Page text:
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Thread: electrolysis?

  1. #1
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    Default electrolysis?

    Last spring I pulled the shaft and prop on a clients boat to replace the cutless bearing.
    While the shaft was out I polished it and the prop up nice before re installation.
    I scuffed up the shaft good before I installed two zincs.

    Saturday I was at the yard and thenprop is ashy white, like cured concrete. The shaft not so much but not bronzey looking. The owner could not recall what was left if anything of the zincs when she was hauled, but they are not there now.

    Thoughts?

    Thanks.

  2. #2
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    Default Re: electrolysis?

    The white material could be calcium carbonate. If you put some acid on it CaCO3 would foam. (vinegar or Ospho, muriatic if you rinse it off right away). I have seen this on some parts, but I don't know what they had for anodes.

    The zincs should have left a mark if they were removed after it was taken out of the water.

    https://pubs.rsc.org/en/content/arti.../ra/c7ra03709k

    pdf of A Study of Calcareous Deposits on Cathodically Protected Mild Steel in Artificial Seawater (Chris, higher voltage generated hydrogen gas)
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  3. #3
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    Default Re: electrolysis?

    Quote Originally Posted by MN Dave View Post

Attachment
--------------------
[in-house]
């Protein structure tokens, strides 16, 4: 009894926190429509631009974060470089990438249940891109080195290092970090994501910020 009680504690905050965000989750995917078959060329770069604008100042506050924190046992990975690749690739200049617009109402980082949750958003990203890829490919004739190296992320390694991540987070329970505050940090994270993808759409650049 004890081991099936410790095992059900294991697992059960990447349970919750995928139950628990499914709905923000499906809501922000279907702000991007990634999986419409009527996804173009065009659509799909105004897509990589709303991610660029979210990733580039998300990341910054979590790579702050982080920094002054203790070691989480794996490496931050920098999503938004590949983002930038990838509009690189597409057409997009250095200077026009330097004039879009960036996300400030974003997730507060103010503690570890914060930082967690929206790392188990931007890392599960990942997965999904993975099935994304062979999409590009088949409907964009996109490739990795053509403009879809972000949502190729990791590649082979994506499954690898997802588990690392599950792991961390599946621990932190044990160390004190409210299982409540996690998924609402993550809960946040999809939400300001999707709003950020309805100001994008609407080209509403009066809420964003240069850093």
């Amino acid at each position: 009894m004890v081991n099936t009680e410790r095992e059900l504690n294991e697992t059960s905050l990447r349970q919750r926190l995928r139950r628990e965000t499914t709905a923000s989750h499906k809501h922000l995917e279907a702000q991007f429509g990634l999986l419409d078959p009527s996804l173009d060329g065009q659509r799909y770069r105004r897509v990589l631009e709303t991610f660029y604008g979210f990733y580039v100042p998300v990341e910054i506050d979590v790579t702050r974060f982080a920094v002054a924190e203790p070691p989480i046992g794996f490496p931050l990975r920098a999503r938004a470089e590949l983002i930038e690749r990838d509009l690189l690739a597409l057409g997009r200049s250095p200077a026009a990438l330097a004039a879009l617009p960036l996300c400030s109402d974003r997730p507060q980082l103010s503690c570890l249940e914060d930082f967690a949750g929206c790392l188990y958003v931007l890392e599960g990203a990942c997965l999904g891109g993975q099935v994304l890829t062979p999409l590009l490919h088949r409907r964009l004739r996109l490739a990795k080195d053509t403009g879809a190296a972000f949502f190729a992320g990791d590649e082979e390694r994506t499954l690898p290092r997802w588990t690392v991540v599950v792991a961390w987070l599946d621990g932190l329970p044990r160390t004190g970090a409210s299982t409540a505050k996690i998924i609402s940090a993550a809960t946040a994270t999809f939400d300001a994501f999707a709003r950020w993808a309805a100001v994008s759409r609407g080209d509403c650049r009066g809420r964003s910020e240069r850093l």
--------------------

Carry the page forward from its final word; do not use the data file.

The white material could be calcium carbonate. If you put some acid on it CaCO3 would foam. (vinegar or Ospho, muriatic if you rinse it off right away). I have seen this on some parts, but I don't know what they had for anodes.

    The zincs should have left a mark if they were removed after it was taken out of the water.

    https://pubs.rsc.org/en/content/arti.../ra/c7ra03709k

    pdf of A Study of Calcareous Deposits on Cathodically Protected Mild Steel in Artificial Seawater (Chris, higher voltage generated hydrogen gas)
    Yes, I think that the deposit might be a sign of over protection. I am wondering whether there is a stray current involved raising the potential between the prop and some source of direct current?
    It really is quite difficult to build an ugly wooden boat.

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  4. #4
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    Default Re: electrolysis?

    I can see where the zincs were, but only because I Scotchbrited the shaft for good contact.
    The marina she lives in is full of powerboats that are always hooked up to shorepower when at the dock, so the possibility of stray current is pretty high.

    Over protection? Thats a new one for me. Guess its time for some homework.

    Ill splash some white vinegar on the prop and see what happens.

    Thanks.

  5. #5
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    Default Re: electrolysis?

    Quote Originally Posted by willin woodworks View Post
    I can see where the zincs were, but only because I Scotchbrited the shaft for good contact.
    The marina she lives in is full of powerboats that are always hooked up to shorepower when at the dock, so the possibility of stray current is pretty high.

    Over protection? Thats a new one for me. Guess its time for some homework.

    Ill splash some white vinegar on the prop and see what happens.

    Thanks.
    http://www.logixgroup.com.au/product...-Explained.pdf